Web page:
Adaptogens are herbs which fight stress, and can have powerful physical and mental benefits. In this video we explore the science behind Ginseng, Rhodiola, & Ashwagandha.
The Adaptogen Blend I Take:
If you’ve been feeling over stressed and burnt out lately, you’re not alone. Not even close.
In fact according to one yearly poll, 2018 saw Americans reach their highest reported stress levels in over a decade.
With talk of stress related diseases and reports of work related burnout on the rise, it’s no surprise that people are showing increased interest in herbal supplements which are said to reduce stress and improve health.
While the idea of using herbs as medicine is gaining traction in America, in the rest of the world it never left. Just ask the World Health Organization, who report that 75% of the worlds population depend on botanical medicines for their basic healthcare needs.
While China and India are some of the largest users of these medicines, herbal medicines are widely used in Europe as well. Take Germany for example, where they classify medicinal herbs as phytomedicines, all German medical students learn about them, and regularly prescribe them to their patients.
In this video, we are going to look specifically at Adaptogens.What are adaptogens? This family of herbs are said to carry a wide range of benefits, mostly centering around adapting to stress, supporting metabolic and immune function, and restoring hormonal balance.
While many people swear that they have seen major improvements to their physical and mental wellbeing, on this channel we like to dive a bit deeper.
I also want to take a deeper look to really understand and explain our body’s physical and mental stress pathways, where they go wrong when we get burned out, and how adaptogens can help us get back to our best physical and mental performance.
Specifically we’ll look into Ginseng, Ashwagandha, and Rhodiola. These Adaptogens have received some of the most praise for their supposed benefits on stress, immune function, longevity, mental performance, and even physical performance.
So beyond just providing a broad overview of adaptogens, we’ll also look at their history and science backed benefits behind some of the most well known ones.
I’ve included timecodes for everything on the screen and in the description, so if you only clicked this video to learn about a specific one of these herbs, you can skip right to it.
So the question is, are these claims just hype?
Well the first clue might be just how long people have been using these herbs.
The history of humans using these adaptogenic herbs goes back far. While we are going to cover the modern science behind them, and the science of stress, let’s first investigate what the people who discovered their health effects thought of them.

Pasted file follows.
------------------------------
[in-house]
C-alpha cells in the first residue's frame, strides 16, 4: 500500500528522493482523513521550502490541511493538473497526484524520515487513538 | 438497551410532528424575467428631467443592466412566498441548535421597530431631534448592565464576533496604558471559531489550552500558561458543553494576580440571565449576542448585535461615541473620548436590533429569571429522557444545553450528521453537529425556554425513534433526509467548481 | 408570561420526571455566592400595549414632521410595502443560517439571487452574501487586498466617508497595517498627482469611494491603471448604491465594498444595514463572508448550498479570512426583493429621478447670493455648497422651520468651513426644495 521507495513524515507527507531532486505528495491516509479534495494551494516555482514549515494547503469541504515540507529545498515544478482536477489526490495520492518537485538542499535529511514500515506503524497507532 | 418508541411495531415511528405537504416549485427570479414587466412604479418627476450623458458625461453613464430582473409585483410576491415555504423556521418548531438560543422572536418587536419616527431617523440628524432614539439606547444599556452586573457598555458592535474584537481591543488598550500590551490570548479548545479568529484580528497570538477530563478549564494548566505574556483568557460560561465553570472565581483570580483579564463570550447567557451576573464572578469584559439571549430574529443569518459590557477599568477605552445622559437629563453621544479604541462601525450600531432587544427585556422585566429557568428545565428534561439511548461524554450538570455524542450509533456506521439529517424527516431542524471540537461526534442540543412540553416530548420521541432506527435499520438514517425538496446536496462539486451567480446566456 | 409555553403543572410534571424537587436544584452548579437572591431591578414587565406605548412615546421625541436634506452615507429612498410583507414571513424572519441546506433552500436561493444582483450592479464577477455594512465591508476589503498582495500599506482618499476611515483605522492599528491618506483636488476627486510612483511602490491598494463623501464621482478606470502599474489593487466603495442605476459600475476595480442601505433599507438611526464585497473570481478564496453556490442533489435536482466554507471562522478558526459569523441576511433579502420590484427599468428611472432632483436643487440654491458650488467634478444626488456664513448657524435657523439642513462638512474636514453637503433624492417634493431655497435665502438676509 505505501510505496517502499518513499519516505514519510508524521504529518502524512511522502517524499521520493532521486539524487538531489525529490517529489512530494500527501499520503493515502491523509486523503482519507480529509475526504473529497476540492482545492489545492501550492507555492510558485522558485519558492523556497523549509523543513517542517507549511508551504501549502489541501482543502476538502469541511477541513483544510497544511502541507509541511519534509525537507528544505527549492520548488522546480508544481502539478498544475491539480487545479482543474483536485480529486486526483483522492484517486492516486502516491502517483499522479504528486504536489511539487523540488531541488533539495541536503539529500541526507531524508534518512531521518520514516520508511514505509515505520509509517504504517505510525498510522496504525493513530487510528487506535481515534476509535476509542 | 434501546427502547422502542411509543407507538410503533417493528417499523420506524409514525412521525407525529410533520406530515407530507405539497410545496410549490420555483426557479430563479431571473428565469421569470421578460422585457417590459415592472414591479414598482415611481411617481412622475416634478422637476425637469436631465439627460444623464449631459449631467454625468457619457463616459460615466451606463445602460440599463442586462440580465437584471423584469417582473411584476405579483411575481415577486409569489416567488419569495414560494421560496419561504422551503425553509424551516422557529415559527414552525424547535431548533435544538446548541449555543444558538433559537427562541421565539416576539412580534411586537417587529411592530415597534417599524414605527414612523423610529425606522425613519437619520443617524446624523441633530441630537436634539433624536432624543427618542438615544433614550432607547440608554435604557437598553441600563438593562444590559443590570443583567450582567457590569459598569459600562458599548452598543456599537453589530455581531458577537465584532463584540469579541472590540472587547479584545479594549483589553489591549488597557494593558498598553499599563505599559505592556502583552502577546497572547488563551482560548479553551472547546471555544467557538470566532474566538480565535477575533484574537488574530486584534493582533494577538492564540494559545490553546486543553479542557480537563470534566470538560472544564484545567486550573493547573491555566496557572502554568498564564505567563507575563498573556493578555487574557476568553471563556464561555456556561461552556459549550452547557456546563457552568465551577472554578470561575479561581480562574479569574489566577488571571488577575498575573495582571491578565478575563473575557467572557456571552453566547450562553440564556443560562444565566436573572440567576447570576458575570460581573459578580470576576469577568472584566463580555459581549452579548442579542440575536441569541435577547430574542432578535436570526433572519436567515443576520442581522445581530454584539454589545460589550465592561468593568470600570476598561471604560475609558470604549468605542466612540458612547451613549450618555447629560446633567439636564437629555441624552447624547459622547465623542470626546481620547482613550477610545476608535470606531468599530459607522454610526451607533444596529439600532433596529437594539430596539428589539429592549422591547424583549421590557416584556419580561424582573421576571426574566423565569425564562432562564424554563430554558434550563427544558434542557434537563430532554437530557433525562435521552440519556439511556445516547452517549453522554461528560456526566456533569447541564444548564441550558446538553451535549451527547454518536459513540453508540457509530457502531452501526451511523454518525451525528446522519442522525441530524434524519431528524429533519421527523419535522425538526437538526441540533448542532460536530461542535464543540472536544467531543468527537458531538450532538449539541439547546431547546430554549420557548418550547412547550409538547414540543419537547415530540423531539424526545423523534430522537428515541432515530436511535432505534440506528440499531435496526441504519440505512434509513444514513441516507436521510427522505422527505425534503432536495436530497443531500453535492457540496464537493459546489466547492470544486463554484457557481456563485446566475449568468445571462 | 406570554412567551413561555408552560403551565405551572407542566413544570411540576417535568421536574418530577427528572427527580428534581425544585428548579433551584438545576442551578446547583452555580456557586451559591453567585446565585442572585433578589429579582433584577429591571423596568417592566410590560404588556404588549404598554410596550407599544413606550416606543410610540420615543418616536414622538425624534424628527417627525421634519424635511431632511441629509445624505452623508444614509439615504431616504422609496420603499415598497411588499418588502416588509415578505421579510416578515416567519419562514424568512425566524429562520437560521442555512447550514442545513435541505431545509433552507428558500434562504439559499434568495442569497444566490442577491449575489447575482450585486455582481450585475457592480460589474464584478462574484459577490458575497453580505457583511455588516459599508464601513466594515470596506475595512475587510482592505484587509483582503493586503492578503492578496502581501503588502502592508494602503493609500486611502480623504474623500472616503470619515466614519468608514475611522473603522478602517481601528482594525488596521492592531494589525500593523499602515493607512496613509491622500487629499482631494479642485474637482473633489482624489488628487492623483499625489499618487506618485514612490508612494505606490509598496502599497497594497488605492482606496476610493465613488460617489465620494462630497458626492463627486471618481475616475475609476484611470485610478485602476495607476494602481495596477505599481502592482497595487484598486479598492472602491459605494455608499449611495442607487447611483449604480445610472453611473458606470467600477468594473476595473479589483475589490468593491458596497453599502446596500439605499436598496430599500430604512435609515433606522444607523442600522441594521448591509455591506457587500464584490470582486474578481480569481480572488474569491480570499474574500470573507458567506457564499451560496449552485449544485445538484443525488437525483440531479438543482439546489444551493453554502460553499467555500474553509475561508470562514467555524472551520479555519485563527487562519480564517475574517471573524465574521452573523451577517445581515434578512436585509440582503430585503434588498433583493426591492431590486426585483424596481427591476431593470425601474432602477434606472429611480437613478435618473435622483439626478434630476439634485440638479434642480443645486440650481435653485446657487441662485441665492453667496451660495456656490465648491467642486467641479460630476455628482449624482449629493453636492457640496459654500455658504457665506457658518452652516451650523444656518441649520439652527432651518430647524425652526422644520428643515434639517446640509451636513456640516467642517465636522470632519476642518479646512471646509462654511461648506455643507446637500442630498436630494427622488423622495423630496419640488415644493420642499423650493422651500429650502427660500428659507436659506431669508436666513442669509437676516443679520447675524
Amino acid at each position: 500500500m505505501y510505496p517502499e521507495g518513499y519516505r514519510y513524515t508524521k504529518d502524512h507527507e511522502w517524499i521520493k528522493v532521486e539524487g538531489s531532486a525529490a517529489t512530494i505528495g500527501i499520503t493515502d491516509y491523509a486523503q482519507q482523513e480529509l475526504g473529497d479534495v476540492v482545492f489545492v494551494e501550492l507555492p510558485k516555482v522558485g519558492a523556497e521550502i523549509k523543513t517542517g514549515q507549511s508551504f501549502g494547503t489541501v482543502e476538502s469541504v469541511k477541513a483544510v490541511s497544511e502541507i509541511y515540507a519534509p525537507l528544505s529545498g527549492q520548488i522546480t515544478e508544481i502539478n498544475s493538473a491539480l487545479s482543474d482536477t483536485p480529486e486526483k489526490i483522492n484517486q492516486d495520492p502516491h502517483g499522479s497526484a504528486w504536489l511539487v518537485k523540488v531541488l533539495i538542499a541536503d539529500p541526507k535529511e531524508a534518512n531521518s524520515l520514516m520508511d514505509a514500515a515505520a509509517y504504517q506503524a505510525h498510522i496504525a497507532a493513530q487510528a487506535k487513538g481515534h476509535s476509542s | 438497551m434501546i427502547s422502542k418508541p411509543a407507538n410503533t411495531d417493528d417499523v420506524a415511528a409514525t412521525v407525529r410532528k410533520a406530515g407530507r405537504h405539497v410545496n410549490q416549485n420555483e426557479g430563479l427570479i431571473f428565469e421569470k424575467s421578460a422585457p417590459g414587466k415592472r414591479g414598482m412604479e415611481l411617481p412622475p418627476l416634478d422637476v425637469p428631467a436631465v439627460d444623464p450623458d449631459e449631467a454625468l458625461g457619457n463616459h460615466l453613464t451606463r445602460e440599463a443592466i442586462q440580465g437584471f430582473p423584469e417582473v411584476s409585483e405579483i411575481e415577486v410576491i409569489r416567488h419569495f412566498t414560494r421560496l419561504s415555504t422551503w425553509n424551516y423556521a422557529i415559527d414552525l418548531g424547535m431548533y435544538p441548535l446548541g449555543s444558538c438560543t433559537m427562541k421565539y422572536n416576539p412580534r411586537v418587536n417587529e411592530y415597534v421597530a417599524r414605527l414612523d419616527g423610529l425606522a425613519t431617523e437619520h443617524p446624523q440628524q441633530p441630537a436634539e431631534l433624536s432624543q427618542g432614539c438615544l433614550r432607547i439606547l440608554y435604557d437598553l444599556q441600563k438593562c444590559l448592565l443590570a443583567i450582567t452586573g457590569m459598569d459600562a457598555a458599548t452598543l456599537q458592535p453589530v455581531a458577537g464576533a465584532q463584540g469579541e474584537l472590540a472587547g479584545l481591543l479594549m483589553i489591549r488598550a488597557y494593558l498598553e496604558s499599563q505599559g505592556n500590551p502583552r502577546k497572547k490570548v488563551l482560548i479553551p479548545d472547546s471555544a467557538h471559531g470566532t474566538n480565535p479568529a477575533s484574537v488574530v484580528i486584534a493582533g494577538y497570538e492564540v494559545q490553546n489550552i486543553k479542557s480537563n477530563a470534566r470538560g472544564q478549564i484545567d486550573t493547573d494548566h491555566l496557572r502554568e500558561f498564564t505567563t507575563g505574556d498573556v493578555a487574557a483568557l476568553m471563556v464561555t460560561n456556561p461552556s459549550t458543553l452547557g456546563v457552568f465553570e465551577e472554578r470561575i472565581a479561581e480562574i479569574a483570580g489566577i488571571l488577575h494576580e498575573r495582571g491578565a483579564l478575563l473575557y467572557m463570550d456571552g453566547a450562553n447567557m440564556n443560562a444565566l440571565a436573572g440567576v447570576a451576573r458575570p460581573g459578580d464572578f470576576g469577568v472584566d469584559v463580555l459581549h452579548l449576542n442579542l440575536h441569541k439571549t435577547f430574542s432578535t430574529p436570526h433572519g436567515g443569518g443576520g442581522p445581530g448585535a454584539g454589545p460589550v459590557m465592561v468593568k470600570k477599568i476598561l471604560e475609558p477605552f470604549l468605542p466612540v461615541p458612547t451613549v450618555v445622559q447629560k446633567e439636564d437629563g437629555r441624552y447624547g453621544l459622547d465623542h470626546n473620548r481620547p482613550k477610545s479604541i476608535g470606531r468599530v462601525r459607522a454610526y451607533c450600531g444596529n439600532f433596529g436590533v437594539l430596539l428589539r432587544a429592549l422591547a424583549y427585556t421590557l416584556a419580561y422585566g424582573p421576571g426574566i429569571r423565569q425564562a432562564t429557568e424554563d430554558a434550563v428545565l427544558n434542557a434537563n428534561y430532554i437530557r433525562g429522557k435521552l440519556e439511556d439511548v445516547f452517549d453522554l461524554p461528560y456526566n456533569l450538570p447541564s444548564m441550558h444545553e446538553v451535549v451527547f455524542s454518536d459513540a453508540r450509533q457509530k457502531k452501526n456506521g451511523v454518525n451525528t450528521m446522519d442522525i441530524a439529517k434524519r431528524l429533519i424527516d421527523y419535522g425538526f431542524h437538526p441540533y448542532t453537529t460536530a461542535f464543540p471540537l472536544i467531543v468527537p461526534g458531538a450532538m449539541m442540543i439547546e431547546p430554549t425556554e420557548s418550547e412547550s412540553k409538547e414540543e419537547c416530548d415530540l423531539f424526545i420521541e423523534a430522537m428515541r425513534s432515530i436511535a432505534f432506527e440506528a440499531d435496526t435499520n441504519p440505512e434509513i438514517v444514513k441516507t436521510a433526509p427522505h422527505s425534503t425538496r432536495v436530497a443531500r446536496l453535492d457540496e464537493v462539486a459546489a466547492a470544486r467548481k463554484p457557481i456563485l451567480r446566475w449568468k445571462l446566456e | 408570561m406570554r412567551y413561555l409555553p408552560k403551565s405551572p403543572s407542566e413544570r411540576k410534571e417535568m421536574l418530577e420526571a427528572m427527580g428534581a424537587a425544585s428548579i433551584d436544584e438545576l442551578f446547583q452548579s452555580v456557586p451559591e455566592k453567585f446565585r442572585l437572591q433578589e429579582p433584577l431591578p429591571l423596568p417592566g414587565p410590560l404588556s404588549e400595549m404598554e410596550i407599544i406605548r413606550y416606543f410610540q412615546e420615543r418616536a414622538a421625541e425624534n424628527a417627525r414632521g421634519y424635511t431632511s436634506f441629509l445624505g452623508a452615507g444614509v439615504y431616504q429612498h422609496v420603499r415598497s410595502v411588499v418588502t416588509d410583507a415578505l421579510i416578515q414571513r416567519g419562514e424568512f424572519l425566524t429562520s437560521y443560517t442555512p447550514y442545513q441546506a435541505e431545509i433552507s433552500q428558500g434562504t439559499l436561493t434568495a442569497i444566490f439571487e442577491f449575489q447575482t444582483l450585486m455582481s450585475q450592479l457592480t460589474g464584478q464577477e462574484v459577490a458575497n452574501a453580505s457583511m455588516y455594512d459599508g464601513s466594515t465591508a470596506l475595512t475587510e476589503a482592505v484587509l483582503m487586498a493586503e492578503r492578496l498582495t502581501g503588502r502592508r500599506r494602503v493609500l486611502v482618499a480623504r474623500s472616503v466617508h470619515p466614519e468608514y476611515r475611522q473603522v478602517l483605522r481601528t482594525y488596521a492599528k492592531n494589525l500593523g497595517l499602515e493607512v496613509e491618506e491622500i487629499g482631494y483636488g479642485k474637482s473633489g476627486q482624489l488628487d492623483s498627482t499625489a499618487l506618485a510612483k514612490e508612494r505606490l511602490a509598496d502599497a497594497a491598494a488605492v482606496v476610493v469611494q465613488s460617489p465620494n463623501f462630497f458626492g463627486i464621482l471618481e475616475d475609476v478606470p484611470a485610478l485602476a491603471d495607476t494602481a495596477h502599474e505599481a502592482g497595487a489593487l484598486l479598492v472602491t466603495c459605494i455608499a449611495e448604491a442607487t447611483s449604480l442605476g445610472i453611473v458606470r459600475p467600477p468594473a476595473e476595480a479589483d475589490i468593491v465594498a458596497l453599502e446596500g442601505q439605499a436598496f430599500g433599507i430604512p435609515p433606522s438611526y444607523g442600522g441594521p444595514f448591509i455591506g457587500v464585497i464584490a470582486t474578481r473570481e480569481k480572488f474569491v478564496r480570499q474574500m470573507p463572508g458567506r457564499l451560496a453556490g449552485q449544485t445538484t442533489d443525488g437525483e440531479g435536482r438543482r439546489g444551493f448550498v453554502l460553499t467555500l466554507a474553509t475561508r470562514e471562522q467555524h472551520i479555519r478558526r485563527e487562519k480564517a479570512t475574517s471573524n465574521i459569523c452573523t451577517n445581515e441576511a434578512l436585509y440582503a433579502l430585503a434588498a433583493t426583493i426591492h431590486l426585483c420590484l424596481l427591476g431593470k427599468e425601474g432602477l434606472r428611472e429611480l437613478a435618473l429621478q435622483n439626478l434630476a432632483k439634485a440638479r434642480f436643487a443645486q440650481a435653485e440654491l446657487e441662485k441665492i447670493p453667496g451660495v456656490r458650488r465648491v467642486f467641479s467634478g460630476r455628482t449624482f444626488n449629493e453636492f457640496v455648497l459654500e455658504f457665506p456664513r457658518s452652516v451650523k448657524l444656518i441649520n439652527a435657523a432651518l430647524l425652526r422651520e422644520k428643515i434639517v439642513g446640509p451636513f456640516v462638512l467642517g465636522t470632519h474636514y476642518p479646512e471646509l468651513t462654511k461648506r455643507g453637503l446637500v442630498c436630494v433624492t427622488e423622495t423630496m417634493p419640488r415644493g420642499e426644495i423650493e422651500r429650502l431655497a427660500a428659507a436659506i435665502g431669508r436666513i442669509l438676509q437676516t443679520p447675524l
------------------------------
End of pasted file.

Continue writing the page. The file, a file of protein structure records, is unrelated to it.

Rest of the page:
Thousands of years before russian scientist Nikolai Lazarev would first coin the term adaptogen to describe the shared properties of these herbs, ancient cultures around the world were already discovering their effects for themselves. If you aren’t interested in any of this history, you can skip ahead to the research backed effects, personally though I find the history adds some great context.
Lazarev and Brekhman the russian researchers claimed adaptogens could prolong the duration of the resistance to stress phase and diminish the magnitude of the alarm phase.
And sure enough, search the literature and countless researchers have pointed to a calming and balancing effect on the HPA axis as the explanation for how they are able to alleviate general stress.
As their research into Adaptogens continued, they searched for new herbs to study. To fit their criteria as an adaptogen an herb had to be absolutely safe with no side effects especially when used long term. It had to have a broadly positive impact on the body, and have a normalizing effect.
But how exactly are plants able to do all this, and what’s the mechanism?
Well as it turns out plants have an incredibly diverse chemical makeup. Hundreds of thousands of primary and secondary metabolites, which are unique chemical compounds exist within them to do everything from, supporting energy generation and storage, to providing resistance to environmental stressors, such as the stress of attacking pests, or a frigid winter.
Two classes of these secondary metabolites have been found to be especially active in humans, polyphenols, which typically carry antioxidant properties, and terpenes, which generally exist to help the plant survive in its own unique and often harsh environment, interestingly these compounds often carry structures very similar to hormones within our own bodies.